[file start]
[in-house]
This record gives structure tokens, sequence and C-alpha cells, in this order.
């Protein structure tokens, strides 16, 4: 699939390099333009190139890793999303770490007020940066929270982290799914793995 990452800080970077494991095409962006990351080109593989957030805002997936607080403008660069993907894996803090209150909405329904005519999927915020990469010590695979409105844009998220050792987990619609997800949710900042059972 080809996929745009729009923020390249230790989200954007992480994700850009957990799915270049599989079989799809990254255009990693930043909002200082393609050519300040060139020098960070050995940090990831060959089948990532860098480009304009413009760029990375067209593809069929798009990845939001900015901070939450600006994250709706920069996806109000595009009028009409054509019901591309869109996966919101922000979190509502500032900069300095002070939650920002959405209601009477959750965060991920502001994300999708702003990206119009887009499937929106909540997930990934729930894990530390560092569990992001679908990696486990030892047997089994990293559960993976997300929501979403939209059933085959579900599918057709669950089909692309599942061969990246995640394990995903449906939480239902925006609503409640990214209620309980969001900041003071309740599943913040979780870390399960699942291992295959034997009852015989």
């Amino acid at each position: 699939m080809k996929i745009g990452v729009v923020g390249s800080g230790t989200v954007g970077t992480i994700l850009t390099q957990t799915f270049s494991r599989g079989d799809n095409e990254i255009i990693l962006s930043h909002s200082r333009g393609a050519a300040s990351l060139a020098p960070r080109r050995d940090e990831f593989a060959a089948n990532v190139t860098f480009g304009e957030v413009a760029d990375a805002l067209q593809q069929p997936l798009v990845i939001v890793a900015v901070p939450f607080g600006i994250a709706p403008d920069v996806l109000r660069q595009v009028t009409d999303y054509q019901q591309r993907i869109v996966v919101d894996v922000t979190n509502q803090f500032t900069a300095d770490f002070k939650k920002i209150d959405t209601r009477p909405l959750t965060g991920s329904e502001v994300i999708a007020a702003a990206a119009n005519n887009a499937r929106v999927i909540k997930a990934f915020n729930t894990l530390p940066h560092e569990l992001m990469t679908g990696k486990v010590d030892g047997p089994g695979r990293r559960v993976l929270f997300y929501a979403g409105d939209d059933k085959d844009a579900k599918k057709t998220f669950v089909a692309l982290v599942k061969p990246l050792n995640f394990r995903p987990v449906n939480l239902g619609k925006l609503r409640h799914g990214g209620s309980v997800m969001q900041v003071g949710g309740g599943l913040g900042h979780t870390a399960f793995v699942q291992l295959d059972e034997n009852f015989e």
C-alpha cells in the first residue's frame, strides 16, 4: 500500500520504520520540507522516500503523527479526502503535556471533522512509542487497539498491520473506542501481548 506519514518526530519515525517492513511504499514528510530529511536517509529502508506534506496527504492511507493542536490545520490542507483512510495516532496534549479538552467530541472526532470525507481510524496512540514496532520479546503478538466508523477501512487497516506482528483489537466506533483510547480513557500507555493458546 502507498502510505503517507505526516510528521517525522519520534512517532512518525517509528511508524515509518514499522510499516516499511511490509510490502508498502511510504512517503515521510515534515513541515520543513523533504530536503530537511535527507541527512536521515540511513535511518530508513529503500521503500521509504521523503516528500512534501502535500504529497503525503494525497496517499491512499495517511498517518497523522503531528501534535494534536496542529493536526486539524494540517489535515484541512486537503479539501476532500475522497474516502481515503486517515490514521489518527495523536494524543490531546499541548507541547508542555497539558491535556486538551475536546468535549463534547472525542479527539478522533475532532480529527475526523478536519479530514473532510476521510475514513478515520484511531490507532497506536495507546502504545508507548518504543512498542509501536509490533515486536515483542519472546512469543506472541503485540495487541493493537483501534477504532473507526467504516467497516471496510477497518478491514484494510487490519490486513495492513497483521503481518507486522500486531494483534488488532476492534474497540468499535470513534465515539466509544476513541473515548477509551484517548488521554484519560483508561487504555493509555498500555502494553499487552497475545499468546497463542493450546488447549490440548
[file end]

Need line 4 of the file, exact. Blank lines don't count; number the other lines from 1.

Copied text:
């Amino acid at each position: 699939m080809k996929i745009g990452v729009v923020g390249s800080g230790t989200v954007g970077t992480i994700l850009t390099q957990t799915f270049s494991r599989g079989d799809n095409e990254i255009i990693l962006s930043h909002s200082r333009g393609a050519a300040s990351l060139a020098p960070r080109r050995d940090e990831f593989a060959a089948n990532v190139t860098f480009g304009e957030v413009a760029d990375a805002l067209q593809q069929p997936l798009v990845i939001v890793a900015v901070p939450f607080g600006i994250a709706p403008d920069v996806l109000r660069q595009v009028t009409d999303y054509q019901q591309r993907i869109v996966v919101d894996v922000t979190n509502q803090f500032t900069a300095d770490f002070k939650k920002i209150d959405t209601r009477p909405l959750t965060g991920s329904e502001v994300i999708a007020a702003a990206a119009n005519n887009a499937r929106v999927i909540k997930a990934f915020n729930t894990l530390p940066h560092e569990l992001m990469t679908g990696k486990v010590d030892g047997p089994g695979r990293r559960v993976l929270f997300y929501a979403g409105d939209d059933k085959d844009a579900k599918k057709t998220f669950v089909a692309l982290v599942k061969p990246l050792n995640f394990r995903p987990v449906n939480l239902g619609k925006l609503r409640h799914g990214g209620s309980v997800m969001q900041v003071g949710g309740g599943l913040g900042h979780t870390a399960f793995v699942q291992l295959d059972e034997n009852f015989e």